Next, and outside-inside ordering stage may begin. In this stage, the region being examined may be partitioned into at least two newly created regions when a first region appears to be a square root symbol and a second region is completely or almost completely inside the first region (act 830). In one embodiment, the region may be partitioned into exactly two regions. As previously mentioned, several first strokes from a left side of the region being examined may be combined with several first strokes from a top of the region being examined, such that a square root symbol including one or more strokes may be detected. Further, the square root condition is satisfied when a leftmost coordinate of RHULL(first region) is smaller than a leftmost coordinate of RHULL(second region) and a topmost coordinate of RHULL(first region) is smaller than a topmost coordinate of RHULL(second region). If the processing device determines that the square root condition is satisfied, then the processing device may partition the region into at least two new regions, according to the square root condition, and information with respect to the new regions may saved (act 832).
If, at act 830, the processing device does not find any partitions satisfying the square root condition with respect to the region being examined, a diagonal ordering stage may be entered and the processing device may determine whether a diagonal condition is satisfied by the strokes in the region being examined (act 834). The diagonal condition is satisfied if and only there exists a stroke in the region being examined going from approximately a bottom left corner of RHULL(Region) to approximately a top right corner of RHULL(Region). If the diagonal condition is satisfied, then the region may be partitioned into at least two regions, one of which may include the stroke satisfying the diagonal condition, and information with respect to the newly partitioned regions may be saved (act 836). In one embodiment, the region may be partitioned into exactly two regions.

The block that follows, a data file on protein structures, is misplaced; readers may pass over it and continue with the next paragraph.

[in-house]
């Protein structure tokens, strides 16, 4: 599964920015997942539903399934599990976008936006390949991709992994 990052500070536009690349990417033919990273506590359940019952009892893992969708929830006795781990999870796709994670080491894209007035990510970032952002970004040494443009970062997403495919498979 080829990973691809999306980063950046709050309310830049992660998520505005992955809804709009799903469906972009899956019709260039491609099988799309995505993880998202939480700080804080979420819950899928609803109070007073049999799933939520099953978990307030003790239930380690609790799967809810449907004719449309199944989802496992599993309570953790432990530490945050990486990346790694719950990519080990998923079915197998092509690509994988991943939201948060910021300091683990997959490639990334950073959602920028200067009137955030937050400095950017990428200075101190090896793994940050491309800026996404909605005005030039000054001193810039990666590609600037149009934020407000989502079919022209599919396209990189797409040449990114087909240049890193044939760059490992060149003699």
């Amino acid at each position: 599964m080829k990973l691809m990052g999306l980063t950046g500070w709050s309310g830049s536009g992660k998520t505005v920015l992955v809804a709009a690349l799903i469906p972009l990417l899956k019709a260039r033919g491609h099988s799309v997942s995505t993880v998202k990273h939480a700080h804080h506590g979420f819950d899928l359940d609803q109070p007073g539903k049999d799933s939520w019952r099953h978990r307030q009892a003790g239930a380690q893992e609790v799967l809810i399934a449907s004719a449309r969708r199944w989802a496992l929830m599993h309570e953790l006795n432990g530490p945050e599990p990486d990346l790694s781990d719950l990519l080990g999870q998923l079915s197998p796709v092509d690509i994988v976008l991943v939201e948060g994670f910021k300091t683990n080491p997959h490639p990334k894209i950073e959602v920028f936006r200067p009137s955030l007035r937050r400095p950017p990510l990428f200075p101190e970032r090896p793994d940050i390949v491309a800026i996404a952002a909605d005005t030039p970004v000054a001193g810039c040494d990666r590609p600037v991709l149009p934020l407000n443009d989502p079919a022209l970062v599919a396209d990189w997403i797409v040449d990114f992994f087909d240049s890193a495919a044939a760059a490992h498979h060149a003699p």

If, at act 834, the processing device does not find any partitions satisfying the diagonal condition with respect to the region being examined, then the processing device may determine whether there are any additional regions to examine, such as newly created sub-regions created during partitioning (act 838). If additional regions remain to be examined, then the processing device may select one of the regions (act 840). In some embodiments, the processing device may select one of the regions having a largest number of strokes. The processing device may then repeat acts 802 through 840.
If, at act 838, the processing device determines that no regions remain to be examined, then all mathematical symbols of the mathematical expression may be included in at least some of the regions created by this process and a symbol recognizer may be used to recognize the mathematical symbols (act 842).
FIG. 9 illustrates an exemplary mathematical expression made up of strokes 1-9. In order to more clearly describe the process of FIGS. 8A and 8B, the parsing of at least a portion of the exemplary mathematical expression of FIG. 9 will be explained with respect to the flowchart of FIGS. 8A and 8B. First, auxiliary array of strokes, Array-Left, may be created and ordered (act 802). In this example, a global array of all strokes in a left-to-right order, Global-Array-Left may be {1, 2, 8, 3, 4, 9, 6, 5, 7}. Auxiliary array Array-Left, created for a particular region or sub-region, may be created by including, in order, only those strokes of Global-Array-Left, which are included in the region or the sub-region.